What is the best indicator for a regulatory transparency?
Wednesday, March 31, 2010 Mohamad Mova Al'Afghani
Gutierrez (2003, paper here) tried to come up with an operational elements of regulatory governance. He considered that autonomy and independence should be reflected in financial and budgetary independence and no free removal of commissioners; accountability is reflected through clear mechanisms for solving disputes, while clarity of roles and objective is manifested through the regulatory authority’s ability to impose fines and set tariffs. Finally, he opined that "..transparency and participation are operationalized by the existence of hearings for the setting of tariffs and other issues" (see pages 18, 19 and 24).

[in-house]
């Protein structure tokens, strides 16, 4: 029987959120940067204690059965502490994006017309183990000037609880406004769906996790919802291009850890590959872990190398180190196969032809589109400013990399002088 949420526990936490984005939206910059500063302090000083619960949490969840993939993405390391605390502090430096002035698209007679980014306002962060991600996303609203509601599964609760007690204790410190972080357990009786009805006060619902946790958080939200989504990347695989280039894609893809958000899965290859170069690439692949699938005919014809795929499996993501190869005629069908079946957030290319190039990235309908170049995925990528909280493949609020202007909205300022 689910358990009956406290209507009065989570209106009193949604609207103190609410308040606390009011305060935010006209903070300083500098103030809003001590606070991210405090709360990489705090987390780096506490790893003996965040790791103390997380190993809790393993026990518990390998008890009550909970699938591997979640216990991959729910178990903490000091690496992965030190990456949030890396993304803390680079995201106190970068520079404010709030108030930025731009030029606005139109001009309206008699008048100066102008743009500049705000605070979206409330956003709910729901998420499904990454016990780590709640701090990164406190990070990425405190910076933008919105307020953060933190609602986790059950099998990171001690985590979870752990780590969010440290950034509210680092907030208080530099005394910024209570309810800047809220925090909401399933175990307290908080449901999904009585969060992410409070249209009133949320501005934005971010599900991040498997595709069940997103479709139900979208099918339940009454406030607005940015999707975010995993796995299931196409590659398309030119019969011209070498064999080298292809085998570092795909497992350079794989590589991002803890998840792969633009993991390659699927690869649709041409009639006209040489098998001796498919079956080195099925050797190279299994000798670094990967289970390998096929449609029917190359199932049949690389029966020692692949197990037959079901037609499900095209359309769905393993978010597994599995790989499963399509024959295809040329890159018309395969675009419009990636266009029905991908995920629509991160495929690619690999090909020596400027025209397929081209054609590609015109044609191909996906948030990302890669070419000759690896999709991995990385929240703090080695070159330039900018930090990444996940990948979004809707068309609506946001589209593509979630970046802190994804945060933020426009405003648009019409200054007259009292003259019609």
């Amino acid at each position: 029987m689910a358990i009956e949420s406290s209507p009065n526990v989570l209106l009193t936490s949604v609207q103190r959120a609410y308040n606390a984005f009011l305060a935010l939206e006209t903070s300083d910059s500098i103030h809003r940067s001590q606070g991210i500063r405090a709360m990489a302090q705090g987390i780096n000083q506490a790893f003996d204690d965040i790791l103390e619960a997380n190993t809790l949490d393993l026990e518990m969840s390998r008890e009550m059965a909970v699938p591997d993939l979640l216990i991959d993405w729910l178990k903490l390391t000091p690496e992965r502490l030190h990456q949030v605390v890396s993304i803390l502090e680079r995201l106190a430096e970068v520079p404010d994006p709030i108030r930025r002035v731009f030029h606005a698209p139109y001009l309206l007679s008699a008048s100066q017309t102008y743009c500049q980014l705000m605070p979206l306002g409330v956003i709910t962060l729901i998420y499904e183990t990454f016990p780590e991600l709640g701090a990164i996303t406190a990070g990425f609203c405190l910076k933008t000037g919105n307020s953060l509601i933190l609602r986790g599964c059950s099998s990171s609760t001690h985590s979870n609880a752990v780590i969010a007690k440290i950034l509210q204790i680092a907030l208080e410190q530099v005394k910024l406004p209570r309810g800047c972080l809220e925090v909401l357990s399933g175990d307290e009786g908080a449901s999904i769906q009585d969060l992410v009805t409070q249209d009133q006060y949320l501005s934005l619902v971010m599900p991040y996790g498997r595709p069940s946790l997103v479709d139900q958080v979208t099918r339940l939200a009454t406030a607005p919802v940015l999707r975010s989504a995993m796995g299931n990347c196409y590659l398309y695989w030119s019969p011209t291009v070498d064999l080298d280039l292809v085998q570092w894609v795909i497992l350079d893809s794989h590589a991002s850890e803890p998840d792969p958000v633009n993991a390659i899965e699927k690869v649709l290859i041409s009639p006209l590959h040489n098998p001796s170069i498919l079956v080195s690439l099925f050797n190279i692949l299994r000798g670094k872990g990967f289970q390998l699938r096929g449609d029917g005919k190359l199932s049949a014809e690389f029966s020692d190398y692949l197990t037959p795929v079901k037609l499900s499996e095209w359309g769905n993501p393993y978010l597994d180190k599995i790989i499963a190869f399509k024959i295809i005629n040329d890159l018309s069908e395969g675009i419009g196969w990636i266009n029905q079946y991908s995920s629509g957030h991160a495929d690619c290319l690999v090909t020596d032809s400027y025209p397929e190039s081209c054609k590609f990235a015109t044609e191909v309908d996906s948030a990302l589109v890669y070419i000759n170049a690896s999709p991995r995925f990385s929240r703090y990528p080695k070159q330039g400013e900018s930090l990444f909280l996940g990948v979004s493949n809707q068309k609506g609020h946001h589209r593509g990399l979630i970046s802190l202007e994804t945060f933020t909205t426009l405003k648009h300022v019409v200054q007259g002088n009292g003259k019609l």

However the argument that public hearing is the best proxy in determining regulatory transparency was disputed by Stern and Cubin (2003, paper here), who argued that it is too american-centric. Stern and Cubin argued instead that the requirement for regulator to publish their decision is the better proxy.
Now the hard task for lawyers is in translating this into a legal concept. First we need to choose which one is the best proxy. Should we obligate public hearing, or instead, it is adequate for the legal framework to require regulator to explain and justify their decisions? The devil will of course be found in the detail. Public hearing without adequate information disclosure is a non-sense. The legal requirement to explain and justify decision is also not clear in itself unless it is detailed further on how this should be performed.